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Check out Lizzie Deignan's World Championships Trek Emonda

Joe Robinson
1 Oct 2019

Racing on home roads, Deignan put in a spirited ride but eventually fell up short

Lizzie Deignan did all the right things just in the wrong order when trying to win the elite women's World Championships last weekend. A once in a lifetime opportunity, the race passed her Otley family home. She was even afforded the chance to ride through the town ahead of the peloton, passing her Nan who had erected a huge sign saying 'Lizzie'.

It gave her the motivation to follow Annemiek Van Vleuten's race-winning attack on Lofthouse, it gave the determination to force the chase group for almost 60km in pursuit and to chase down every attack that followed.

But eventually, motivation and determination were not enough for Deignan on the day. She faded, understandably so, eventually finishing 31st, 5 minutes 20 seconds adrift of Van Vleuten.

Although she fell short, it was a ride Deignan will be proud of and a day she battled on a pretty special looking bike, a bike Cyclist was allowed a closer look at before the race.

Deignan rides for the Trek-Segafredo trade team as a day job meaning she has the full choice of Trek bikes to choose from.

While many favoured the aero Madone option, Deignan favoured the Emonda SLR frameset, a climber's bike with a noticeably higher front end than the Madone.

Despite the sloping top tube and high front end design of the Emonda, Deignan still acheives a fairly aggressive setup. She has slammed her carbon Bontrager stem down to one spacer with her saddle height creating a reasonable saddle-to-stem drop.

The carbon stem is attached to a semi-aero Bontrager XXX handlebar with Deignan also opting for Bontrager's semi-aero Aeolus XXX 4 wheels, two details that suggest Deignan looked at aerodynamics and not just weight for Sunday's race.

With the roads as bad as they were, Deignan also plucked for Vittoria Corsa tubular tyres in 25-28mm. These usually measure closer towards the 29mm mark, too, providing sufficient traction on that slippery course.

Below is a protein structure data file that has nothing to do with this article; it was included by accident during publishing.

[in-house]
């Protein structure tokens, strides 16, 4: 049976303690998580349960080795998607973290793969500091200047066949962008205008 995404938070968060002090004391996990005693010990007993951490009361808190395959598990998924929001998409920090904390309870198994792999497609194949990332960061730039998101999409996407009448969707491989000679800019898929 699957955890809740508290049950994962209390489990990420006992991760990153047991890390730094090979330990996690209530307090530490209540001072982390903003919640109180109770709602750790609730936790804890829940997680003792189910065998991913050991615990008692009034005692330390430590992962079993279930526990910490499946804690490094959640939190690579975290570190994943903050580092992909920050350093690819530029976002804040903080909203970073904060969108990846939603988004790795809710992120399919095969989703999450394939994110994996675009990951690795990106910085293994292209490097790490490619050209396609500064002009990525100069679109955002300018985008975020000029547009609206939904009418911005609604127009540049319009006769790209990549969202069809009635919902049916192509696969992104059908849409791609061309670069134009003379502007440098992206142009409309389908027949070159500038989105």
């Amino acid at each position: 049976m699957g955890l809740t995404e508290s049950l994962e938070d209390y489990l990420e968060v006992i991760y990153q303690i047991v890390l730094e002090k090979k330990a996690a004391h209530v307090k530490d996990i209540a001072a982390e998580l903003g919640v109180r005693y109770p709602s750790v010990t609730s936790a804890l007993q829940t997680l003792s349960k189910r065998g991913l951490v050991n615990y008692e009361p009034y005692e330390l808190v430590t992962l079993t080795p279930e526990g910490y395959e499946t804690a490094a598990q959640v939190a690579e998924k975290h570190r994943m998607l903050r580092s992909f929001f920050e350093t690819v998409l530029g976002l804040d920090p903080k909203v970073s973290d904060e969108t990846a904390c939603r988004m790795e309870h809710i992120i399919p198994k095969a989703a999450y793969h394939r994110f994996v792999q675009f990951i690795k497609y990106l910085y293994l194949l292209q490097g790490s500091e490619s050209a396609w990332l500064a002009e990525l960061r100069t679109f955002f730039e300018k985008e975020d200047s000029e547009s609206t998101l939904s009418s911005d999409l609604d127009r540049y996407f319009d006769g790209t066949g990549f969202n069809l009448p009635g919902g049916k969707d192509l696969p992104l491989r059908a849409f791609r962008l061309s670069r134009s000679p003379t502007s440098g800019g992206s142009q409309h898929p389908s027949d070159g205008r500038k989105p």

Sram is groupset provider for Trek-Segafredo and Deignan's bike is fitted with its top-spec Sram Red Etap AXS 12-speed groupset.

It's almost a mirror image of the setup Anna van der Breggen used on her Specialized S-Works Tarmac. A 48/35 chainring matched to a 10/33 cassette, a combination of gears suited to the punchy course tackled last weekend.

Being a former World Champion, Deignan was also afforded the technicolour treatment with a rainbow chain and cassette, celebrating her exploits from Richmond 2014.

The curtains coming down on Deignan in Harrogate could have been down to the fact that she decided to ride sans power.

While almost every rider in the pro peloton will affix a bike computer to their front end, normally linked to a power meter, Deignan decided to ride without a power meter and without a GPS unit.

While some do prefer to ride on feel, especially in a one-day Classic, it could be telling that Deignan not having a firm grip on how far she was going into the red showed when she blew up over 30km from the line.

Also take this as a comparison to eventual winner Van Vleuten, an accomplished time triallist who very much uses power to judge her effort, something she did to perfection on Sunday.

Lastly, a word for the white and ocean blue paint job Deignan and her Trek-Segafredo teammates have been riding all year. Alongside the kit, it's a world-class look, genuinely a modern classic.